Multiple Sclerosis Clinical Video Telehealth (MS-CVT) for Neurology Care and Tele-Rehabilitation into the Home

Thursday, May 31, 2018
Exhibit Hall A (Nashville Music City Center)
Amy Kunce, MS, BSRS, CNMT , Neurology, VAMC, Baltimore, MD
Jina Fritz, Health Science Tech , Veterans Rural Health Resurce Center, Gainesville, FL
Jodie K Haselkorn, MD, MPH , Rehabilitation Care Service, VA Puget Sound Health Care System, Seattle, WA
Mitchell T Wallin, MD, MPH , Washington, DC VAMC, MS Center of Excellence, Washington, DC


It is estimated that the Veterans Health Administration (VHA) cares for more than 28,000 Veterans who have been diagnosed with Multiple Sclerosis (MS) 1. Nearly 45 percent of these patients live in rural or highly rural areas. This geographic distance can be a significant barrier to Veterans with MS who need to access health care, especially for subspecialty care in the U.S. Department of Veterans Affairs (VA). Tele-rehabilitation is a healthcare delivery model that shows improvements in functional status and high patient acceptance2. Physical activity positively impacts mobility, fatigue, sleep, cognition, and other secondary impairments that limit health and function in MS. Clinical Video Telehealth (CVT) is one form of distance technology that eliminates geographic barriers and connects Veterans to subspecialty providers. The Office of Rural Health initiated a pilot study on the use of distance technology to improve access to care in the North Florida Veterans Health System. As a result of this pilot study, a Rural Promising Practice program was developed for specialty-focused care into the home of Veterans with MS to promote mobility, physical activity, and functional independence. In September 2017 this became an Enterprise Wide Initiative.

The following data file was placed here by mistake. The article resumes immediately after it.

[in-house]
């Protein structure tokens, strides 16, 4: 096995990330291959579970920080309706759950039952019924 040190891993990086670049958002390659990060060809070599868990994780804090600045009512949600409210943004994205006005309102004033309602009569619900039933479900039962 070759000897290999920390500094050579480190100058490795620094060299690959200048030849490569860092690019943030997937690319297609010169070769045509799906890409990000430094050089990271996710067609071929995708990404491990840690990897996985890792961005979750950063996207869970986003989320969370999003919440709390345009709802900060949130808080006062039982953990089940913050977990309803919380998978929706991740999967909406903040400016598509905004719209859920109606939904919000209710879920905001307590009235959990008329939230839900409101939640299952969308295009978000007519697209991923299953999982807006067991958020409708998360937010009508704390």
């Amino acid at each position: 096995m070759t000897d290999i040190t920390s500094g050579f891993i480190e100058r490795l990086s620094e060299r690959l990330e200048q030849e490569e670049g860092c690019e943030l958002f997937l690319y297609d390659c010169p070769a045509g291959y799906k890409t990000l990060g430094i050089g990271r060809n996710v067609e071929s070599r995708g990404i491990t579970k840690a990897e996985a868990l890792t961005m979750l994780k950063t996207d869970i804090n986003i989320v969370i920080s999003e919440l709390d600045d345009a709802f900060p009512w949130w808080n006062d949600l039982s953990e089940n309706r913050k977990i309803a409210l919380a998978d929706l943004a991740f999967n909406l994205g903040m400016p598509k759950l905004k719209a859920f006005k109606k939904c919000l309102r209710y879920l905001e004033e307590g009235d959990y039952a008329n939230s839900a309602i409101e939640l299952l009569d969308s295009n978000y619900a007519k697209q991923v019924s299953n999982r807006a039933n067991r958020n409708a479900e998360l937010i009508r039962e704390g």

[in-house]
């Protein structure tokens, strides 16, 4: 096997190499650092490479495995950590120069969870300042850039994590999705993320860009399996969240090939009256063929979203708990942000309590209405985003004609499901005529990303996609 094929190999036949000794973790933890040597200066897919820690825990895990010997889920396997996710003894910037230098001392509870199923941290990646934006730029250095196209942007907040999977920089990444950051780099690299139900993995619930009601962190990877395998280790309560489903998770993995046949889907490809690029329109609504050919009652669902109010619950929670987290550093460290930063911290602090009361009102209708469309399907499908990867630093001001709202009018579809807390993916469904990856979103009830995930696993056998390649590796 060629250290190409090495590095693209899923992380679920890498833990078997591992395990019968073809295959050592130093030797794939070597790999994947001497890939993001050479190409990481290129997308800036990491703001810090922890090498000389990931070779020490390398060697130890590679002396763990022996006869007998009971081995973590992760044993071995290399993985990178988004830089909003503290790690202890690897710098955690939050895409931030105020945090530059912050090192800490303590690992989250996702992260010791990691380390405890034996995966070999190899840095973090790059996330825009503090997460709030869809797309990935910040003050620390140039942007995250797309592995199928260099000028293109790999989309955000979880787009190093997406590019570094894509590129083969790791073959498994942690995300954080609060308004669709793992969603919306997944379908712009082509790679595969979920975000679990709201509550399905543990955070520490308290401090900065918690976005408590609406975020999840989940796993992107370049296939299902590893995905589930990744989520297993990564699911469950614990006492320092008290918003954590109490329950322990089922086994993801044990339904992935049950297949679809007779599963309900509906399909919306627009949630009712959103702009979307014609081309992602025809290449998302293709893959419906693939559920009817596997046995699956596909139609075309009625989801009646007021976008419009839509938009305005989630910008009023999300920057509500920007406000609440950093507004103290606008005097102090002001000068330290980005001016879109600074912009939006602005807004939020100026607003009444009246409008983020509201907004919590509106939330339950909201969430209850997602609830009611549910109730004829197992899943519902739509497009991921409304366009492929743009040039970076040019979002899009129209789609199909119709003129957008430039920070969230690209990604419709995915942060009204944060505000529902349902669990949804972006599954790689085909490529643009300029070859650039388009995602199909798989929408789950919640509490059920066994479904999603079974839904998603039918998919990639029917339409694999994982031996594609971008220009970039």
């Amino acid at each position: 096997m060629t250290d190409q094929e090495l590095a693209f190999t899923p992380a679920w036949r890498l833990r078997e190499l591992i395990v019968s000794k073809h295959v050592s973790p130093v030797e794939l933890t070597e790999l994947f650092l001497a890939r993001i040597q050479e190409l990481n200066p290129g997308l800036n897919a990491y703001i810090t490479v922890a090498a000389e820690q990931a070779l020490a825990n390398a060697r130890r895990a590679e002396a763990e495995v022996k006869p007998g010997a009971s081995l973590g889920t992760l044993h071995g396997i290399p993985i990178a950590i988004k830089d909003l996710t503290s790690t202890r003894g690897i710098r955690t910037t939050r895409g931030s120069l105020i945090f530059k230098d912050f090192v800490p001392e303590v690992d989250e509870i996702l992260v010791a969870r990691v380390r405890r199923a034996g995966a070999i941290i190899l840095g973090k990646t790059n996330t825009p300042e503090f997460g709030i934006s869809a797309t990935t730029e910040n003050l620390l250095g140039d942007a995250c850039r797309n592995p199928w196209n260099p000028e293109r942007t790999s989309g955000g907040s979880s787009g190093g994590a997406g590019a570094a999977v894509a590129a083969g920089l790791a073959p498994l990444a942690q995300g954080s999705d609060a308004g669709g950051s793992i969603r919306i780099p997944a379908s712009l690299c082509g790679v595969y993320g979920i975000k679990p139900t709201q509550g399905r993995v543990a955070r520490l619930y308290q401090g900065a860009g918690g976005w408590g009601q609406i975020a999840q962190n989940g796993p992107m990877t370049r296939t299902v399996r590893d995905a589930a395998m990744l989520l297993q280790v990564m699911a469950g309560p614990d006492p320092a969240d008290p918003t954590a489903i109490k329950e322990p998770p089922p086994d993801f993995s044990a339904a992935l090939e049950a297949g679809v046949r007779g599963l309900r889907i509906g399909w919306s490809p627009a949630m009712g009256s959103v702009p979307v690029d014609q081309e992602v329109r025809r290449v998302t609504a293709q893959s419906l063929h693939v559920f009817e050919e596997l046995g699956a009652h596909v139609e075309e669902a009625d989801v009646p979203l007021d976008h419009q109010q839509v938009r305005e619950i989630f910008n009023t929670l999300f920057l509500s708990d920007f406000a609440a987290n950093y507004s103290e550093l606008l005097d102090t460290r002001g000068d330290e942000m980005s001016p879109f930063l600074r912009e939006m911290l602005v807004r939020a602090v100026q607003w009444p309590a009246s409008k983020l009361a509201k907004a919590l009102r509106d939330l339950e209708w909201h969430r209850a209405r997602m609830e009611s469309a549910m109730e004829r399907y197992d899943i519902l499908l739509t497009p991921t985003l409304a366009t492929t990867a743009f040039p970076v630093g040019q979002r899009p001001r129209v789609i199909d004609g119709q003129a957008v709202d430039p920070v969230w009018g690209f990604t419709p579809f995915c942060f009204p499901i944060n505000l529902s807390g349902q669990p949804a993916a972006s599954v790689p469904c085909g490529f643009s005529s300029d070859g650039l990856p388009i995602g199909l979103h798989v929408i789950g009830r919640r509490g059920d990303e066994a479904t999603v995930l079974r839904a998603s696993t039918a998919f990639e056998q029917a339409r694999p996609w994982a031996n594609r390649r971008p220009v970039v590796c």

1. To expand specialty care via CVT for neurology and physical rehabilitation services to Veterans with MS with difficulty accessing physical therapy
  2. To implement CVT for rehabilitative care to improve or maintain functional independence and health-related quality of life 
  3. Decrease travel hours, costs and burden for veteran and caregiver


130 veterans (n=10/site) with progressive MS and mild to moderate disability are enrolled in a dual CVT Neurology/CVT Rehabilitation program. Participants undergo a face-to-face medical assessment by an MS specialist, functional assessment by a licensed physical therapist, education on the plan of care, and training to use the device. Veterans and caregivers are assessed at the beginning of the program using standardized measures of function and health-related quality of life. Enrollees receive a minimum of 6 weeks of individualized physical therapy using CVT. 


Participants reported savings in travel time and round trip (RT) mileage to access specialty services to their closest VA Medical Centers at the exit in-person visit.  CVT decreased no-show rates and increased motivation to participate in therapy. Providers reported high levels of satisfaction using CVT and rehabilitation software. Standardized functional outcomes will be presented.


Physical therapy is feasible and safe to deliver to Veterans who have difficulty with access to VA or community services and access was increased in areas where fee-based care was unavailable or face-to-face Veteran care would have required significant travel.